There’s no denying I knew what I signed up for when I was approved for commissioning two years ago; I was prepared for the unpredictable space of pastoral ministry. I was aware of the constant balance of church and personal life. But I also knew I was walking into a hot mess.
If you ask me or my colleagues about the future of the United Methodist Church, we might tell you that the majority of our eyes have been glued to our denomination’s news sources than perhaps they ever have been, for some with the same attention given to the NCAA tournament. Some might tell you that they are soaking in the ambivalence knowing of their impending retirement. Others have already or are in the process of jumping ship. When you ask our local churches, however, many have no idea. Some are asking, “really?” Others are threatening an exodus.
My UMC colleagues and I, no matter which side of the conversation one falls, are living in a conditioned timeline that, in some ways, mirrors our own nation’s political primary season. No sooner had our Council of Bishops tasked a Commission to do the challenging work set before them of addressing the conflicting language in our discipline around human sexuality did outspoken groups and cells start bubbling up or chanting some version of Jesus Christ Superstar‘s “What’s the buzz, tell me what’s happening…” (At least it played out in my head that way). The faces and names of everyday clergy have now been aligned with sides to the extent to which our news channels and print sources have become politically-charged.
It is a peculiar year to have the opportunity to write my ordination papers when I know my interviews are just shy of a gathering of disparately-minded people where overdue change could come or the recycling truck will need to come gather the pileup of cans collecting by the curb.
It’s the tugging on my heart, daily and the very pain I feel when we preach “we, who are many, are one body” from the Communion table when that unity doesn’t exist from the moment one walks through the church doors. Sure, I wholeheartedly believe that we have unfairly drowned the conversation around human sexuality into a series of objective “issues,” but I also believe this has done a number on the meaning of vocation.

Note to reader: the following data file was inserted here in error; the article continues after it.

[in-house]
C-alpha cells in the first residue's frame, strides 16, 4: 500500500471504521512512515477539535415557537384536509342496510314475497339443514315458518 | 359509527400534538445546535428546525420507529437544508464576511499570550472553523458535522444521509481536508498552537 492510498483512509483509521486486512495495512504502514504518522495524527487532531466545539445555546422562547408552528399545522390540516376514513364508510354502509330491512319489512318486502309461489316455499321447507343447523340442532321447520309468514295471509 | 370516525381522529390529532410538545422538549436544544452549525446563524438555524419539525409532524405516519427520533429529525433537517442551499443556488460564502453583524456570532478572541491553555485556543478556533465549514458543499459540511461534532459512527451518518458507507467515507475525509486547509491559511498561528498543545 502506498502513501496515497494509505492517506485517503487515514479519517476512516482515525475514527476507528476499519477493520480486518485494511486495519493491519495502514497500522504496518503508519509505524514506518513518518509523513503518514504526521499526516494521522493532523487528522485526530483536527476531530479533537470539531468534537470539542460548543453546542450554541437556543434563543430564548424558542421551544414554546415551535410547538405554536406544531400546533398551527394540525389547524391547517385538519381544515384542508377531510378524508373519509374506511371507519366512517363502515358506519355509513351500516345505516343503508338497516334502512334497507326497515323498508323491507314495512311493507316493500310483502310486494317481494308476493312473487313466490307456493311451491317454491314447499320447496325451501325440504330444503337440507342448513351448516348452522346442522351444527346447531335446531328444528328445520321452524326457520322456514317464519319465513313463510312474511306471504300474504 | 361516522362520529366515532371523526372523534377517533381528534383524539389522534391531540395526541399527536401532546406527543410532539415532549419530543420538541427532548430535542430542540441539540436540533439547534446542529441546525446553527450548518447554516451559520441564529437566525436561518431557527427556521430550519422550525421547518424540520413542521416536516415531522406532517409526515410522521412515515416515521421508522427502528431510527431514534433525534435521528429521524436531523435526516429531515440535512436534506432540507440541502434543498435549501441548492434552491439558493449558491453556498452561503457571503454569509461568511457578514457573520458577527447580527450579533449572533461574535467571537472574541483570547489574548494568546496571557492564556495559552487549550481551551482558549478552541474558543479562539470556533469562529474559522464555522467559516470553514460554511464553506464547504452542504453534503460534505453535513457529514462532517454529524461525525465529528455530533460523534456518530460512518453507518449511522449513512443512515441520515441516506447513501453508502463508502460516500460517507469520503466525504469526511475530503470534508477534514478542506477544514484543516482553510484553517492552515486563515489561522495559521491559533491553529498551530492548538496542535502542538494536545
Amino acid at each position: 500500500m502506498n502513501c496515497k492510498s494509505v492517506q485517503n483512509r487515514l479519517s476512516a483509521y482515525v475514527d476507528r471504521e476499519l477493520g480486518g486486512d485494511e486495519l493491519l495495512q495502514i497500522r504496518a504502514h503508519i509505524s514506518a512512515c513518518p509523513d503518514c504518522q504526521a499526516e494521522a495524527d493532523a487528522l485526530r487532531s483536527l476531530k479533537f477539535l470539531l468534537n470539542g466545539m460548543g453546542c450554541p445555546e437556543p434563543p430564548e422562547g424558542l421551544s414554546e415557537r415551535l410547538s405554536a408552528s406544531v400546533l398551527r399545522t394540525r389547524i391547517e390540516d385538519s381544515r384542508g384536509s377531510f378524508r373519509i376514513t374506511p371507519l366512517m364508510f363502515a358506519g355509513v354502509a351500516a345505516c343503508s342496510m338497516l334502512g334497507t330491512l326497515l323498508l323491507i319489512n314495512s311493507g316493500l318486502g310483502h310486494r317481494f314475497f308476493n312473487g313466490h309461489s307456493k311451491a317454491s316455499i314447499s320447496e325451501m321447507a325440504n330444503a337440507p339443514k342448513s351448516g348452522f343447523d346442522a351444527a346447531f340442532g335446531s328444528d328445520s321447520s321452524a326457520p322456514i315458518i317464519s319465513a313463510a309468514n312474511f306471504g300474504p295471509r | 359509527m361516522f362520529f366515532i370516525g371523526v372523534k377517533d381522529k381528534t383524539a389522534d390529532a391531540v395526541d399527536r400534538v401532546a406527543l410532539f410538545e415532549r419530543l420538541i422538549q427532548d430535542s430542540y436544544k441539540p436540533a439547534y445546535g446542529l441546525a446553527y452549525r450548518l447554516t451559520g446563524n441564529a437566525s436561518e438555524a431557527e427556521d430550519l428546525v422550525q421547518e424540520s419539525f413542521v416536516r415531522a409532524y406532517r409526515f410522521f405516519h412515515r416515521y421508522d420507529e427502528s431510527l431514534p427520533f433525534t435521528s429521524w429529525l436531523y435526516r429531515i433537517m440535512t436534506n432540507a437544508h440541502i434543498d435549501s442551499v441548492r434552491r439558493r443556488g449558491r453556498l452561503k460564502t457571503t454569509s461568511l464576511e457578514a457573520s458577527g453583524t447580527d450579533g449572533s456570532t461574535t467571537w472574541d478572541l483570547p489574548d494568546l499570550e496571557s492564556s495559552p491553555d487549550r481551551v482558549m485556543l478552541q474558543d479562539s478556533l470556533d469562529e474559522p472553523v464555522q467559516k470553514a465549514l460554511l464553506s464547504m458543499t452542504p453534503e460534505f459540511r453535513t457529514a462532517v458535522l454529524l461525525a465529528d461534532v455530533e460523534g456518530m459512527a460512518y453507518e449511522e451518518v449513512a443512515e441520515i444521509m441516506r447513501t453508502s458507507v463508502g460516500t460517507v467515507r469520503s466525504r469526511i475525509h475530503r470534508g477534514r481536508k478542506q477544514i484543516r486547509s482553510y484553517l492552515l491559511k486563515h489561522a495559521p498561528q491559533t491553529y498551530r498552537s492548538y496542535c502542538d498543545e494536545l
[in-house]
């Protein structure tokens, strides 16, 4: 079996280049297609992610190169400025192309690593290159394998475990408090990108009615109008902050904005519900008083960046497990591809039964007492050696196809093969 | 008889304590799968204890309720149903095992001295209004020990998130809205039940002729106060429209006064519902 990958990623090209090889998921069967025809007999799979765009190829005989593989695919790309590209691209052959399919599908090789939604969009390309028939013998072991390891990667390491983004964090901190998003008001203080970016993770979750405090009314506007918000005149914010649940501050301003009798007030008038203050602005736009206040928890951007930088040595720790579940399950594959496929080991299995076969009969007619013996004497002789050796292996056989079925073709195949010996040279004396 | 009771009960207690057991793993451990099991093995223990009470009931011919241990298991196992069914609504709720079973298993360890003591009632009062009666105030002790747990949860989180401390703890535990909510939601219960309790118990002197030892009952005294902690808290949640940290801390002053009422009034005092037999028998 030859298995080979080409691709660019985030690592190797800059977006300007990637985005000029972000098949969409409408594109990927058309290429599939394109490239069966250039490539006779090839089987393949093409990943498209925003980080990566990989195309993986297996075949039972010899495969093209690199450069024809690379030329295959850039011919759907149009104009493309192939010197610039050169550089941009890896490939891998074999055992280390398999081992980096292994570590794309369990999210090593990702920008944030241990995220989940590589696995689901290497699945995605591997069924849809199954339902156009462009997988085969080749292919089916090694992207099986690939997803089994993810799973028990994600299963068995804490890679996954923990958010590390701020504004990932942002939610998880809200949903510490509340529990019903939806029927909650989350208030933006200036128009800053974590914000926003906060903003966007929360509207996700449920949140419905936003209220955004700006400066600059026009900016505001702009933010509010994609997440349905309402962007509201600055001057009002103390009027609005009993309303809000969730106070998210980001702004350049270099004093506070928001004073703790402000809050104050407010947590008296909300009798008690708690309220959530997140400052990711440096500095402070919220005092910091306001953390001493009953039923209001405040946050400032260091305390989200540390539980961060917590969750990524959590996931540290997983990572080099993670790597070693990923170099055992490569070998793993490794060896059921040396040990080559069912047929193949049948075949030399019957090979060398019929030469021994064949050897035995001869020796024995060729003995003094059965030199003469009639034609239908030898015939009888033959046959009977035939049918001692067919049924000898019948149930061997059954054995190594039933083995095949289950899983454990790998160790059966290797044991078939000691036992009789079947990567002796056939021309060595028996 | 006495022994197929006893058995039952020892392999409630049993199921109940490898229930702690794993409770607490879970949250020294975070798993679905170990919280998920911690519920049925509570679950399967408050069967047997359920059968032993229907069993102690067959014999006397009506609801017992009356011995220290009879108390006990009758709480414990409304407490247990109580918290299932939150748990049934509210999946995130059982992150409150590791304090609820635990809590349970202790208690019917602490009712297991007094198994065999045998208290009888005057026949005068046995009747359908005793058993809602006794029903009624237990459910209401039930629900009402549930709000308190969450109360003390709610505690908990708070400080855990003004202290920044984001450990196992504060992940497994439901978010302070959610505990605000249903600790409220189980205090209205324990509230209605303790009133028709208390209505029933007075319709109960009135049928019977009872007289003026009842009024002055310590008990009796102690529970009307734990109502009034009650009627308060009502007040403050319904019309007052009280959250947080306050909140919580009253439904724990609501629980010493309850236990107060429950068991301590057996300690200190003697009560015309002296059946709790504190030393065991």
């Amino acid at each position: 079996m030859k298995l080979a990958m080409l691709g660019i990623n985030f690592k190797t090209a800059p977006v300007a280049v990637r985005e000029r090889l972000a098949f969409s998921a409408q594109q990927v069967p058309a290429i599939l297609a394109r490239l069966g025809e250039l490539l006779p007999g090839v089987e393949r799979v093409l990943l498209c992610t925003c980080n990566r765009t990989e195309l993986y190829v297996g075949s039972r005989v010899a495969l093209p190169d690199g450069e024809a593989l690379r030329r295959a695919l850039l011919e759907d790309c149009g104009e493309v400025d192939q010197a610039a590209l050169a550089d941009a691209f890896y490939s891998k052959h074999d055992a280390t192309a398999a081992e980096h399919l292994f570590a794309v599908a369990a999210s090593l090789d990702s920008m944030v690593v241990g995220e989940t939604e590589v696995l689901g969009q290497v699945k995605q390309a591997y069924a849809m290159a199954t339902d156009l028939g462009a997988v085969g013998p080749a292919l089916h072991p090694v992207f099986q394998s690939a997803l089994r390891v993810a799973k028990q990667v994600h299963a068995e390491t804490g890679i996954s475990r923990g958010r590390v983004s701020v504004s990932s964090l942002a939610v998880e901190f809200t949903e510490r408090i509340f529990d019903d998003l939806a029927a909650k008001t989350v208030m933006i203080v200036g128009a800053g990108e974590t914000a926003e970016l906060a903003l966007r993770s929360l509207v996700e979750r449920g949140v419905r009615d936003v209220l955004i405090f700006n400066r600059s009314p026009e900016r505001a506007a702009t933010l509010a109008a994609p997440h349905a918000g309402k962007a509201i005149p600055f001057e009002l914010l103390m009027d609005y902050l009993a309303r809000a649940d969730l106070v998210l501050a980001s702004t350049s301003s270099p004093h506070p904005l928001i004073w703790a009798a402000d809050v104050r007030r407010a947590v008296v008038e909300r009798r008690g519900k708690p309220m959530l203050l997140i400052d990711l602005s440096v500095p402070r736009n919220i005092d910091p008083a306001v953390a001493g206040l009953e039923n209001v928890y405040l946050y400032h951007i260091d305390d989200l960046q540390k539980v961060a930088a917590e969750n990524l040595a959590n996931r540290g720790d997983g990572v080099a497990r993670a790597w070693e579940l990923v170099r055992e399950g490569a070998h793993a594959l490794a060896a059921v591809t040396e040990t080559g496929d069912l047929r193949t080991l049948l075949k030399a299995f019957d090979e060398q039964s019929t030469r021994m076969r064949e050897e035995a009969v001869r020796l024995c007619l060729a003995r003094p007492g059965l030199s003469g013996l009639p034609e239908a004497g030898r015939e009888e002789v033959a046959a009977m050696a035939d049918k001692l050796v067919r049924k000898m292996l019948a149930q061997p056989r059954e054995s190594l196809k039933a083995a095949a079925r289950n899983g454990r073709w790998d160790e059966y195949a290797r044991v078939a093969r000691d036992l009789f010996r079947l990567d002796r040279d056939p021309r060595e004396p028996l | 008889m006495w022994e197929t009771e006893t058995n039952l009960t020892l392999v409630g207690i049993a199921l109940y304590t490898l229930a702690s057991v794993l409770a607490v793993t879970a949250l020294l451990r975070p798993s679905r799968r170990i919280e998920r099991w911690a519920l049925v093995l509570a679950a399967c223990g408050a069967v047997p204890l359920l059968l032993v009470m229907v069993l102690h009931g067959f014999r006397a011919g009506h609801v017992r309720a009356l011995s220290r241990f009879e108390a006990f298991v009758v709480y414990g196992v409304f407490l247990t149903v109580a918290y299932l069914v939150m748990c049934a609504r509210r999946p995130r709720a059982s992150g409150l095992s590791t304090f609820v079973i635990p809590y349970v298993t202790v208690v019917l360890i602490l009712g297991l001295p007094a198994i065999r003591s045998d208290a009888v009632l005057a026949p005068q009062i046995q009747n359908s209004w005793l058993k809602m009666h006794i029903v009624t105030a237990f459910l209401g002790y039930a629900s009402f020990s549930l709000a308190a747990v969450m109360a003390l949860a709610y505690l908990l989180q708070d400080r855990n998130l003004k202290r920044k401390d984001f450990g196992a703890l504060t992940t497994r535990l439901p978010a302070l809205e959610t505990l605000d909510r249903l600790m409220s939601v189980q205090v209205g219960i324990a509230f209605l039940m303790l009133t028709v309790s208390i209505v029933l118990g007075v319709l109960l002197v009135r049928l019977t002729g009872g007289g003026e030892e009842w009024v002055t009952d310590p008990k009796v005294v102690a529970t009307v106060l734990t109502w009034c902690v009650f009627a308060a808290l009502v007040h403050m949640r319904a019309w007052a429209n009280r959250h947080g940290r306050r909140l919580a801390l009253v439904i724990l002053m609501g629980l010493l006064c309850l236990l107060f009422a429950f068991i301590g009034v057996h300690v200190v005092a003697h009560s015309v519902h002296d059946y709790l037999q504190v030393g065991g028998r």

To me, vocation can easily become unnecessarily static. But I think the moment we think stability and security are wrapped up in vocation, we fall short of living in the tension of a dynamic God. When I think of vocation, I feel the scorch of the hot coal that touched Isaiah’s lips upon his call to prophesy. The fear running through his veins knowing that he, a man “of unclean lips” could be used by God in a world of “unclean lips.” A big piece of me looks at the UMC landscape and sees scorched earth while our own lips have been brushed with wasted coals. Words have done more harm than good. Justice has become a bad word instead of a divine attribute. Holy conversations around the diversity in interpretation have been viewed as unbiblical excuses to further an agenda instead of furthering the spread of an impartial gospel. Have we moved away from language of “Here am I. Send me!” to one of “Here I am. Sign me up!”?
The reality is sobering. We can’t approach February 2019 with rose-colored glasses nor can we completely discard the hope we have as Easter people. I recognize that I am wrestling with a call that is fluid, not sticky. My call is not bound to some pinnacle date where God found me on some mountain nor is it closed off from the realm of a God who makes the seemingly far fetched possible. The truth is, my theology is my constant, but my lived expression of it, my vocation is always open to change. My sincere prayer, though my heart is heavy with fear of no change around contours that currently exclude my LGBTQ friends, is that God can broach this mess with hot coals that counter complacency.